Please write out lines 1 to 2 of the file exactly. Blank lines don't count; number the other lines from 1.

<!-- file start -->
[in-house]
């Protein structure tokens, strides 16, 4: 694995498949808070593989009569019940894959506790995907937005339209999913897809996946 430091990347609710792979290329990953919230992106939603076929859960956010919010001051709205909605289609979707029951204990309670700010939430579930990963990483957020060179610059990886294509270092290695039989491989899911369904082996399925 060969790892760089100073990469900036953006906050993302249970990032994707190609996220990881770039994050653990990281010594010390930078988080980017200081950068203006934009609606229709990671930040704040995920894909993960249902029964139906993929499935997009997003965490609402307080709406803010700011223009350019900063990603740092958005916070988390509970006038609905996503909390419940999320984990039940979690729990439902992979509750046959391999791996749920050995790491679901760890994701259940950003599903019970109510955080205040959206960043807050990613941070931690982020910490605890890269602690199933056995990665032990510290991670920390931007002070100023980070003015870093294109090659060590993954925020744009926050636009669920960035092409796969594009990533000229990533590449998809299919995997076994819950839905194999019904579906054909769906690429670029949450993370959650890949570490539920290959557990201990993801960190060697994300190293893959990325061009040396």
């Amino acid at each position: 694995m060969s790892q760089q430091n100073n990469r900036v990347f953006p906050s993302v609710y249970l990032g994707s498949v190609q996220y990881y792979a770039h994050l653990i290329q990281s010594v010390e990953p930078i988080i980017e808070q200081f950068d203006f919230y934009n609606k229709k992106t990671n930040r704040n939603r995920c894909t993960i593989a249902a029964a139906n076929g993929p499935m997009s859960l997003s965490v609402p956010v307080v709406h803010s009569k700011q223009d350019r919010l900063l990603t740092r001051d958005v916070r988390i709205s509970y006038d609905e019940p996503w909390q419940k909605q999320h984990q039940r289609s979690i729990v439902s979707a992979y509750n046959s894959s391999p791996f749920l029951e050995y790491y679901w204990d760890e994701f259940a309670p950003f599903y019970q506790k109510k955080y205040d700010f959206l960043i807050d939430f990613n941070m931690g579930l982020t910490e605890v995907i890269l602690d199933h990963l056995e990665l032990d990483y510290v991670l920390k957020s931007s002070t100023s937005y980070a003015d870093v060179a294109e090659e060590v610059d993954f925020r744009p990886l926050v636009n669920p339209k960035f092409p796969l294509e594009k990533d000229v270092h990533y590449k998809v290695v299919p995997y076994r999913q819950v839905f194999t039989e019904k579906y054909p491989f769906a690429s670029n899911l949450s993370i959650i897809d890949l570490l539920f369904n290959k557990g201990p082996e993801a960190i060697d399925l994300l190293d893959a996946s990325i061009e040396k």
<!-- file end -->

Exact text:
[in-house]
């Protein structure tokens, strides 16, 4: 694995498949808070593989009569019940894959506790995907937005339209999913897809996946 430091990347609710792979290329990953919230992106939603076929859960956010919010001051709205909605289609979707029951204990309670700010939430579930990963990483957020060179610059990886294509270092290695039989491989899911369904082996399925 060969790892760089100073990469900036953006906050993302249970990032994707190609996220990881770039994050653990990281010594010390930078988080980017200081950068203006934009609606229709990671930040704040995920894909993960249902029964139906993929499935997009997003965490609402307080709406803010700011223009350019900063990603740092958005916070988390509970006038609905996503909390419940999320984990039940979690729990439902992979509750046959391999791996749920050995790491679901760890994701259940950003599903019970109510955080205040959206960043807050990613941070931690982020910490605890890269602690199933056995990665032990510290991670920390931007002070100023980070003015870093294109090659060590993954925020744009926050636009669920960035092409796969594009990533000229990533590449998809299919995997076994819950839905194999019904579906054909769906690429670029949450993370959650890949570490539920290959557990201990993801960190060697994300190293893959990325061009040396």